Details: The trail descends from the temple towards a beautiful river cutting small terraced fields at the base. Take the path to the right under the bridge as you cross the suspension bridge and the clear path will take you to the Toeb Chandana House.
Tips: Lot of sandflies near the river. The Chandana House may be a landmark but it is also a family’s home. They are very hospitable and show you around but make sure you return the favour by gifting some money to the altar at their family temple. This is the least you can do.
Chandana to Siew Drangsa:
After crossing the bottom of the hill we made our way upwards from Chandana towards the Siew Drangsa – the hill top where the entourage of the Central Monastic Body stopped for lunch in the old days when they moved to Punakha Fortress for their winter residence.
The dense forests along Chandana make way for tall pine trees and drier shrubs as we climb upwards. If you’re walking on a sunny day in summer, this walk will definitely make you break into sweat. Soon a gentle mountain breeze soothes the exhausting afternoon walk.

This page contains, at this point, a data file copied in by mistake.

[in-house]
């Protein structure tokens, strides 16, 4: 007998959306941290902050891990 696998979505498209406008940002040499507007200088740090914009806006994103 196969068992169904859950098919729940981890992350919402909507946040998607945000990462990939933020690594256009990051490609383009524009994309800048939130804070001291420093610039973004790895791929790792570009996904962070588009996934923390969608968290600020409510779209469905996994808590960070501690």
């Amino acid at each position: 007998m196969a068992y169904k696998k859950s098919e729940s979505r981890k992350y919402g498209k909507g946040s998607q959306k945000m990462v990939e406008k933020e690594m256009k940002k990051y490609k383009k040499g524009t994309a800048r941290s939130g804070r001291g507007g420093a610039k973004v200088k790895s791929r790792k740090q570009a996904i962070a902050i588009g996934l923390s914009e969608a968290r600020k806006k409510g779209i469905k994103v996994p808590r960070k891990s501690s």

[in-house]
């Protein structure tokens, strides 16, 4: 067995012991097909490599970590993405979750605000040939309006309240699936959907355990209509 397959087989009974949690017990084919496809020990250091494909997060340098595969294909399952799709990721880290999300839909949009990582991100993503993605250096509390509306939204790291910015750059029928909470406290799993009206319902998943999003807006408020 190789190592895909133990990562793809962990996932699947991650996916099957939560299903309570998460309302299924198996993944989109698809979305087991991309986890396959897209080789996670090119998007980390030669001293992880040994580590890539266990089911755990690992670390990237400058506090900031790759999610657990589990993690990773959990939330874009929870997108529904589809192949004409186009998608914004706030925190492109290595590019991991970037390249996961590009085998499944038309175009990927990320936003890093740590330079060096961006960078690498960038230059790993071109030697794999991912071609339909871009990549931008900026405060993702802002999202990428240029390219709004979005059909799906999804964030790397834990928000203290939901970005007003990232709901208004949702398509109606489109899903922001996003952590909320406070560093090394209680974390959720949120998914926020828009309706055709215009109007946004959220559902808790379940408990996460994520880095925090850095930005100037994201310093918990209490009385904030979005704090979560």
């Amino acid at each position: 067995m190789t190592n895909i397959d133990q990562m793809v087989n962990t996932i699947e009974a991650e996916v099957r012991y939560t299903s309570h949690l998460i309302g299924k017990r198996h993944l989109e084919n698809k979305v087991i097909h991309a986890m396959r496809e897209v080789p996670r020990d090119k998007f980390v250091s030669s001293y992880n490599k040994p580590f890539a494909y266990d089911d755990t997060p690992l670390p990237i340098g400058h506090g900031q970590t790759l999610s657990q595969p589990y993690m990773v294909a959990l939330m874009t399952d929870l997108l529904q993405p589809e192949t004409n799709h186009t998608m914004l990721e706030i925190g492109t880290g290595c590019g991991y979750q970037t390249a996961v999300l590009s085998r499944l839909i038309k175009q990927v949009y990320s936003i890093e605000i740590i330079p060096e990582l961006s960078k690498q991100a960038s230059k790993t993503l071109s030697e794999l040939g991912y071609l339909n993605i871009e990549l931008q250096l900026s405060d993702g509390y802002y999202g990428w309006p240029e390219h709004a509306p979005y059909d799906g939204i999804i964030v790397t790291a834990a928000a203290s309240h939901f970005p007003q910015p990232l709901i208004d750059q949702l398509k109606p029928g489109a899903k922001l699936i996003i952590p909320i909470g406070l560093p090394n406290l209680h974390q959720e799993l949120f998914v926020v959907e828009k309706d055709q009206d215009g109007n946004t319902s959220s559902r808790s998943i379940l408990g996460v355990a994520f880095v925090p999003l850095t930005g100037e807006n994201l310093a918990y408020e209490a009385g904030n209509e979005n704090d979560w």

If you decided to do this trail spontaneously and didn’t pack lunch (like me), the hill top also has a cute roadside cafe. I was dragging my feet with hunger by the time I got there. “Aren’t you the YEE lady that makes travel videos?”, the lady behind the counter asked looking at me intensely.
Karma Choden opened her little roadside cafe several years ago to showcase her baking skills. But with family work she said she didn’t have time to bake. I told her that with the number of visitors along the trail, her little baking business would do wonders for trail walkers wishing to have something more than just tea and snacks. But one thing’s for sure I think I had the best bowl of noodles there. The view, the warm Punakha mountain breeze and the 2 hour walking session did play a part, though, I think. I looked around for Azha Gup.He still had that same level of bounce in his steps as we finished up our meal quickly and made our final descent towards Punakha Dzong.